WINNIPEG -- A planned job action from private defence lawyers that would have seen the majority of Legal Aid clients go unrepresented in Manitoba bail courts this week has been suspended, according to the president of the Criminal Defence Laywers Association of Manitoba.

The lawyers -- around 150 -- had planned to cease performing bail court services for Legal Aid clients between Jan. 13 to Jan. 17, to draw attention to a pay rate that’s been frozen since 2008.

The association said staff lawyers for Legal Aid get paid the same as Crown attorneys, while the private defence lawyers who take on 60 to 70 per cent of Legal Aid clients are paid a tariff based on how serious the charge is.

It said in spite of the association asking for an increase to the tariffs every second year since then, they have not gone up, and the provincial government hasn’t responded to its recommendations.

“As a result, much of the work done by private bar defense counsel ends up being be pro-bono, either because the time spent on the file far exceeds the hours contemplated in the tariff, or because certain things, like consent bails, are not paid for despite often requiring hours of extra work,” said the association in a news release Friday, adding that defence lawyers operate as small businesses and the tariffs get eaten up by overhead costs.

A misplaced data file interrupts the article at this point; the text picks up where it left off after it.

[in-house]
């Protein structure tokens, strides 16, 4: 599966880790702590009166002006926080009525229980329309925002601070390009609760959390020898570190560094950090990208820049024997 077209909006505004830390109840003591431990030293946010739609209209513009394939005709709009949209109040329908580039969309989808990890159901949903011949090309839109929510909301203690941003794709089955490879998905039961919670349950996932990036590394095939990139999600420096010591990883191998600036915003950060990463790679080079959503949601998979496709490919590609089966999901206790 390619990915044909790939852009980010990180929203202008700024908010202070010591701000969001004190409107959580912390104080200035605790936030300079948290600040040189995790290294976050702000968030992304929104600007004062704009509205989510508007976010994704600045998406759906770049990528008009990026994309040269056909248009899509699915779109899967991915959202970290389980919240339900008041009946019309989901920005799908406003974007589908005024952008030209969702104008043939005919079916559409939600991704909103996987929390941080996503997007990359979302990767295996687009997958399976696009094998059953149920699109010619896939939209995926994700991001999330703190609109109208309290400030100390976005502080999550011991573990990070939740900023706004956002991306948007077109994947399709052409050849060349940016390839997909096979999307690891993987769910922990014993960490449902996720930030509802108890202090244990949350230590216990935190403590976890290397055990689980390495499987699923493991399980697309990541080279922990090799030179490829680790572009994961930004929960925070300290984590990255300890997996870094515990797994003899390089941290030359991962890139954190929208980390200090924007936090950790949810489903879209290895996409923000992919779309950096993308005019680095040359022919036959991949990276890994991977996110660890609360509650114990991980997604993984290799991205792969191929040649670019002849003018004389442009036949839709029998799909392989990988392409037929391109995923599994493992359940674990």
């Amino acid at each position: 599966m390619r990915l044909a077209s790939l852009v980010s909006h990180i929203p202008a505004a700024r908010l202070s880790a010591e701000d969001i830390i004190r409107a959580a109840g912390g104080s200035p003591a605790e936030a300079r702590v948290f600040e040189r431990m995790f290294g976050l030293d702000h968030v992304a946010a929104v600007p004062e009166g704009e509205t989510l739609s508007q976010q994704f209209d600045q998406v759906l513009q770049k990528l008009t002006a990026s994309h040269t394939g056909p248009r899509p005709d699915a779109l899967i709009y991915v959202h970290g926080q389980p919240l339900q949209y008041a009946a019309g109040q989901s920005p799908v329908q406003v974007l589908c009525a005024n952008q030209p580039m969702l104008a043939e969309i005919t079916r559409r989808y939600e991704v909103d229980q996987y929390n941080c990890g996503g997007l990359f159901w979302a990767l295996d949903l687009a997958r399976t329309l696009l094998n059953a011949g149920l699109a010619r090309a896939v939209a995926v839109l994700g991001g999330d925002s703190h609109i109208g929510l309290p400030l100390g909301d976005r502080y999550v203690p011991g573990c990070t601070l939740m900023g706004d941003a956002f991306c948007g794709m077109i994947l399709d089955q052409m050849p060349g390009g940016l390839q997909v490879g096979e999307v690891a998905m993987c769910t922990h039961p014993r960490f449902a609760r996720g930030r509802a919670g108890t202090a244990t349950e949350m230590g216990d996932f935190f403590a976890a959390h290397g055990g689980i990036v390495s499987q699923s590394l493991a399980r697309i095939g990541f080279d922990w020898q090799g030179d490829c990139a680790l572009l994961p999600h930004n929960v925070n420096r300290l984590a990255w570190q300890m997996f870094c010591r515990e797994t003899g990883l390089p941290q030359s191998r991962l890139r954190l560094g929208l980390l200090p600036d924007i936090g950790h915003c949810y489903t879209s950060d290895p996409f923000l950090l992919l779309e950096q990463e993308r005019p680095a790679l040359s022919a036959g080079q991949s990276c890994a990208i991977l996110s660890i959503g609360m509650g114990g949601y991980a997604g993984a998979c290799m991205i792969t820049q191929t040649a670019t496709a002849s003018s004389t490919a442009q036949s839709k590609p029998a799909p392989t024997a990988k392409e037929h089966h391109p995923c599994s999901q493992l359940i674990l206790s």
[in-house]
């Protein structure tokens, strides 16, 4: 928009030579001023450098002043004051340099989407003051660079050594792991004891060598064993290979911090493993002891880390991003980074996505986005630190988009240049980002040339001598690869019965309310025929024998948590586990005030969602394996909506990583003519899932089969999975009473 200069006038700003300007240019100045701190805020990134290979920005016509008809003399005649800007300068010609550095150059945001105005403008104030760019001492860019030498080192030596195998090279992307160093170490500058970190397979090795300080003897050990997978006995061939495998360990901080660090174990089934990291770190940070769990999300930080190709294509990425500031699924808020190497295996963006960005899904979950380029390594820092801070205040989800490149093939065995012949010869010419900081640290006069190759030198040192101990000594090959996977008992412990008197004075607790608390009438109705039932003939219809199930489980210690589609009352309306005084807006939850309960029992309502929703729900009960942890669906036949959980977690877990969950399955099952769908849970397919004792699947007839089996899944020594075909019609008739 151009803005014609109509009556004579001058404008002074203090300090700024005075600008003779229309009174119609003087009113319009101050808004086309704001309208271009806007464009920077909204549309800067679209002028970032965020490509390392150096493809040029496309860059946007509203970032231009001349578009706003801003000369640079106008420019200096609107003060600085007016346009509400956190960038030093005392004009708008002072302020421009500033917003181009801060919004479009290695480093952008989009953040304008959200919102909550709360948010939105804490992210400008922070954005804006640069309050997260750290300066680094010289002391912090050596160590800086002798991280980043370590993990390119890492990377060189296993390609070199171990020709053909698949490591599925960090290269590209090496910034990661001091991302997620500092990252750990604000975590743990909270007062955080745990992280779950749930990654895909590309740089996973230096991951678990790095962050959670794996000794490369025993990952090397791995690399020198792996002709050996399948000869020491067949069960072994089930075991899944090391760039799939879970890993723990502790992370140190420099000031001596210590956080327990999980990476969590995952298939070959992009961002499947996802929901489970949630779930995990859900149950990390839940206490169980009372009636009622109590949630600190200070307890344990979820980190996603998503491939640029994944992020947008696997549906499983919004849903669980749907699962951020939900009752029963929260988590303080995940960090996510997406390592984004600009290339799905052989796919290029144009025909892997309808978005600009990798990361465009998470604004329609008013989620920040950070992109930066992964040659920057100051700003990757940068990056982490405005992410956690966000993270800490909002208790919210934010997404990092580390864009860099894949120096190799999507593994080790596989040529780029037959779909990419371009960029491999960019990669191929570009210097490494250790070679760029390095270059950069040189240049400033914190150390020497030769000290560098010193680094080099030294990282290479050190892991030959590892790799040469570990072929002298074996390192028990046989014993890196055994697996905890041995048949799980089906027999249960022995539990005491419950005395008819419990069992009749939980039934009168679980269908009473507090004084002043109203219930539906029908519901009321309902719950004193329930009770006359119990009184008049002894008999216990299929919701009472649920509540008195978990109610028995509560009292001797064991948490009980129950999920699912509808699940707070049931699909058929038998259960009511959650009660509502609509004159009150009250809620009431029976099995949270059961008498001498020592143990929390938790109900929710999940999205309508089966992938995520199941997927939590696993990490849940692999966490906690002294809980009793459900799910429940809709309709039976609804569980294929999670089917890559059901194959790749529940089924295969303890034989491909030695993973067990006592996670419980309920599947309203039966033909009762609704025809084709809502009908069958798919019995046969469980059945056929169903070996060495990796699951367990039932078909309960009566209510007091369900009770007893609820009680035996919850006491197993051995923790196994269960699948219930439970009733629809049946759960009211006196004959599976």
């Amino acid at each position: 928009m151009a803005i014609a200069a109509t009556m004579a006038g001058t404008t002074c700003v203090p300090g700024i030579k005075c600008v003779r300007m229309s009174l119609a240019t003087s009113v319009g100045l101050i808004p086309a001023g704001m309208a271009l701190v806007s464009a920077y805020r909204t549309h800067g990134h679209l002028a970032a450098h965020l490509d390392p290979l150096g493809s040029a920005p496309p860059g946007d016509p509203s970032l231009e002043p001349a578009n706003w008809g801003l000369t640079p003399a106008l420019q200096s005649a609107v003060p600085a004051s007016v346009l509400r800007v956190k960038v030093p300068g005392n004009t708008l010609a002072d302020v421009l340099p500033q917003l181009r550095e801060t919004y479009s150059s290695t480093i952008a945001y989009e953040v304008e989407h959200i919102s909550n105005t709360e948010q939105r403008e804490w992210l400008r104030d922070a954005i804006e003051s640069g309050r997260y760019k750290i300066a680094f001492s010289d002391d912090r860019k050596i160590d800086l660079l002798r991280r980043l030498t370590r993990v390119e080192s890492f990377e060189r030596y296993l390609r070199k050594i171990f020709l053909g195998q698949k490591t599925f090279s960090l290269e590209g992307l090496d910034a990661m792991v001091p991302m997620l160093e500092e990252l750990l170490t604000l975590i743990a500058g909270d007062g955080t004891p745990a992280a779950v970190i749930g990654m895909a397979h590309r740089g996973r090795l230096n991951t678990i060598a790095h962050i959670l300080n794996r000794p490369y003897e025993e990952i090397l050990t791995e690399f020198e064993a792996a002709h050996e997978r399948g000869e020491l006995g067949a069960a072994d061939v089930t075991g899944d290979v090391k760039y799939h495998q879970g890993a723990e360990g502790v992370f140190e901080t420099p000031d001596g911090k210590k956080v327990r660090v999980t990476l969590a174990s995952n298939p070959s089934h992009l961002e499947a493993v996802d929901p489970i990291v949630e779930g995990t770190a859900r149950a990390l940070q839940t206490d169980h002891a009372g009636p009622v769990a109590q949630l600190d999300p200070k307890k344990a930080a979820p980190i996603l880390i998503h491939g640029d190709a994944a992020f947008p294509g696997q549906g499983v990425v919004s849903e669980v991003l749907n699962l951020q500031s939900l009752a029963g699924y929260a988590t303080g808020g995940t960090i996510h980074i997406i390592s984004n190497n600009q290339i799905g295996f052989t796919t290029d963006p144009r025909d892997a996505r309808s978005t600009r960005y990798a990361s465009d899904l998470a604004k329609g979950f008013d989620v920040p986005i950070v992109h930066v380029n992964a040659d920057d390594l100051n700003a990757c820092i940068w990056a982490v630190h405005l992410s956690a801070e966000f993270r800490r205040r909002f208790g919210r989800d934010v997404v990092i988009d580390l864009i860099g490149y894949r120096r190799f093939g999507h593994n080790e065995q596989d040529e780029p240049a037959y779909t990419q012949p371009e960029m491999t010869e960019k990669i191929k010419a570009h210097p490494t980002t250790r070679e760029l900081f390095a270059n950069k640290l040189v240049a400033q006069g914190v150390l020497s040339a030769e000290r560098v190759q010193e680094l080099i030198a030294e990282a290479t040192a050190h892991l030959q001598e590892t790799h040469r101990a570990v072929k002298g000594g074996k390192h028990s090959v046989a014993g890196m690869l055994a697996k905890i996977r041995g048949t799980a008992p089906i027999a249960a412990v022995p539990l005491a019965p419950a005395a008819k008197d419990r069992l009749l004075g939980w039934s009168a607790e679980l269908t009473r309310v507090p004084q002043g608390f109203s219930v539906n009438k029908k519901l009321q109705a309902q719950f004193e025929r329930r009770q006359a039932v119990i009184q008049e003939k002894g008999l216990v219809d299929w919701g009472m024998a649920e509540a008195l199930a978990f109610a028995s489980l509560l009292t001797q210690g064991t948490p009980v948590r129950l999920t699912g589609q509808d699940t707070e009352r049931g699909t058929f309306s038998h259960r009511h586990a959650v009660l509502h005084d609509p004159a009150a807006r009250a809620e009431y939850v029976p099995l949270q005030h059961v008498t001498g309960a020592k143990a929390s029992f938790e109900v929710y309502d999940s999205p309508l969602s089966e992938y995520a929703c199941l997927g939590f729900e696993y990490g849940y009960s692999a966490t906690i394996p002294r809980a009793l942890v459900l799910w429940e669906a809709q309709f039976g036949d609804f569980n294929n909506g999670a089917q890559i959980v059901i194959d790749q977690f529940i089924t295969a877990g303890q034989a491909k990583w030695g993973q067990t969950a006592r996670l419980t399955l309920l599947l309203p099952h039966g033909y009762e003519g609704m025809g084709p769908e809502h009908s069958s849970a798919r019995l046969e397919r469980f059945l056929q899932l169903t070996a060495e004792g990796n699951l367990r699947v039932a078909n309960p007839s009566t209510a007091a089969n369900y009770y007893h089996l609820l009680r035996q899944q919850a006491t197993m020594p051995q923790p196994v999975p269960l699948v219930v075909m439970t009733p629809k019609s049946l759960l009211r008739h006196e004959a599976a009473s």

It also pointed out private lawyers don’t receive benefits or a pension from Legal Aid.

On Monday, the association told CTV News it heard from the justice minister’s office Sunday afternoon, when a meeting with the minister was arranged and the lawyers decided to hold off on the planned job action.

“We take job action and its impact on both our clients and the justice system very seriously, so as long as there are viable options open to us we will explore them,” said Gerri Wiebe, president of the Criminal Defence Lawyers Association of Manitoba in an email to CTV News Winnipeg.

In response to the lawyers’ concerns, a government spokesperson provided CTV News with a statement, confirming the meeting has been set and saying Manitoba Justice is committed to working with partners to “ensure timely access to justice.”

“We hope to discuss several issues, including the process going forward for setting the tariff rates for services provided on behalf of Legal Aid Manitoba,” the statement said.